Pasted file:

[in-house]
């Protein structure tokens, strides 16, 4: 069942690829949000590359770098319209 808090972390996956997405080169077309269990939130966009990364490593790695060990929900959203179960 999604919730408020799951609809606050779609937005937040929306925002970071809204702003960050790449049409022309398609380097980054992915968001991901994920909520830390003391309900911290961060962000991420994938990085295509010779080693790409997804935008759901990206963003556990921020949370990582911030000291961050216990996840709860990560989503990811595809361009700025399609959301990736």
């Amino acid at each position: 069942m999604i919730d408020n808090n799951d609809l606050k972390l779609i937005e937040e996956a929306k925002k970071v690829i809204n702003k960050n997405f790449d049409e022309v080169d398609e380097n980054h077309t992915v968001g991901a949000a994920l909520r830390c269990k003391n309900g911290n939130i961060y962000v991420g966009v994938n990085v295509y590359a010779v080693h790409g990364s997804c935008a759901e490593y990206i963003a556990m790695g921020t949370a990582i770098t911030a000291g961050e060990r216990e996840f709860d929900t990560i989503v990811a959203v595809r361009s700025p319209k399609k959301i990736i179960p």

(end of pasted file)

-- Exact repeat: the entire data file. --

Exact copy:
[in-house]
């Protein structure tokens, strides 16, 4: 069942690829949000590359770098319209 808090972390996956997405080169077309269990939130966009990364490593790695060990929900959203179960 999604919730408020799951609809606050779609937005937040929306925002970071809204702003960050790449049409022309398609380097980054992915968001991901994920909520830390003391309900911290961060962000991420994938990085295509010779080693790409997804935008759901990206963003556990921020949370990582911030000291961050216990996840709860990560989503990811595809361009700025399609959301990736």
């Amino acid at each position: 069942m999604i919730d408020n808090n799951d609809l606050k972390l779609i937005e937040e996956a929306k925002k970071v690829i809204n702003k960050n997405f790449d049409e022309v080169d398609e380097n980054h077309t992915v968001g991901a949000a994920l909520r830390c269990k003391n309900g911290n939130i961060y962000v991420g966009v994938n990085v295509y590359a010779v080693h790409g990364s997804c935008a759901e490593y990206i963003a556990m790695g921020t949370a990582i770098t911030a000291g961050e060990r216990e996840f709860d929900t990560i989503v990811a959203v595809r361009s700025p319209k399609k959301i990736i179960p």